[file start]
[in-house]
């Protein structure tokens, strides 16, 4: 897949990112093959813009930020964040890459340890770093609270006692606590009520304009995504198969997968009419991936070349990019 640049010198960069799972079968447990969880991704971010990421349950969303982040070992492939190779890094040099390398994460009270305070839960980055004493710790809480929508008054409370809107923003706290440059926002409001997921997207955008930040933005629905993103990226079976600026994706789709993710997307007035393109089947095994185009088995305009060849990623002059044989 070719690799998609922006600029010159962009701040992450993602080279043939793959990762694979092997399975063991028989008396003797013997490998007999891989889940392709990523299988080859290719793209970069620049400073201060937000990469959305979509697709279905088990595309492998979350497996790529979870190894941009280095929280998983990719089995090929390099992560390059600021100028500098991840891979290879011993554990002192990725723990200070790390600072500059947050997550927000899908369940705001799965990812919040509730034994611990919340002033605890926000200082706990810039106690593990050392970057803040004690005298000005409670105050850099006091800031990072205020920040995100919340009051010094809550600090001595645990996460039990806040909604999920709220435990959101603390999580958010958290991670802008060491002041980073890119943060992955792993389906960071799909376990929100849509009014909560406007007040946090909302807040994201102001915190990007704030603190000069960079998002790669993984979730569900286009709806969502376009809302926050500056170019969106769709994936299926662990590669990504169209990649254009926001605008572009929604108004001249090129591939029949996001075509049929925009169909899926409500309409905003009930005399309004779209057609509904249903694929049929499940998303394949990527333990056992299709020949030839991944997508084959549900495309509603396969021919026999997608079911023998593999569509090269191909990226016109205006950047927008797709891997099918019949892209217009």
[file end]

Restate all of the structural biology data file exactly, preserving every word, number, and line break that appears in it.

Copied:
[in-house]
């Protein structure tokens, strides 16, 4: 897949990112093959813009930020964040890459340890770093609270006692606590009520304009995504198969997968009419991936070349990019 640049010198960069799972079968447990969880991704971010990421349950969303982040070992492939190779890094040099390398994460009270305070839960980055004493710790809480929508008054409370809107923003706290440059926002409001997921997207955008930040933005629905993103990226079976600026994706789709993710997307007035393109089947095994185009088995305009060849990623002059044989 070719690799998609922006600029010159962009701040992450993602080279043939793959990762694979092997399975063991028989008396003797013997490998007999891989889940392709990523299988080859290719793209970069620049400073201060937000990469959305979509697709279905088990595309492998979350497996790529979870190894941009280095929280998983990719089995090929390099992560390059600021100028500098991840891979290879011993554990002192990725723990200070790390600072500059947050997550927000899908369940705001799965990812919040509730034994611990919340002033605890926000200082706990810039106690593990050392970057803040004690005298000005409670105050850099006091800031990072205020920040995100919340009051010094809550600090001595645990996460039990806040909604999920709220435990959101603390999580958010958290991670802008060491002041980073890119943060992955792993389906960071799909376990929100849509009014909560406007007040946090909302807040994201102001915190990007704030603190000069960079998002790669993984979730569900286009709806969502376009809302926050500056170019969106769709994936299926662990590669990504169209990649254009926001605008572009929604108004001249090129591939029949996001075509049929925009169909899926409500309409905003009930005399309004779209057609509904249903694929049929499940998303394949990527333990056992299709020949030839991944997508084959549900495309509603396969021919026999997608079911023998593999569509090269191909990226016109205006950047927008797709891997099918019949892209217009």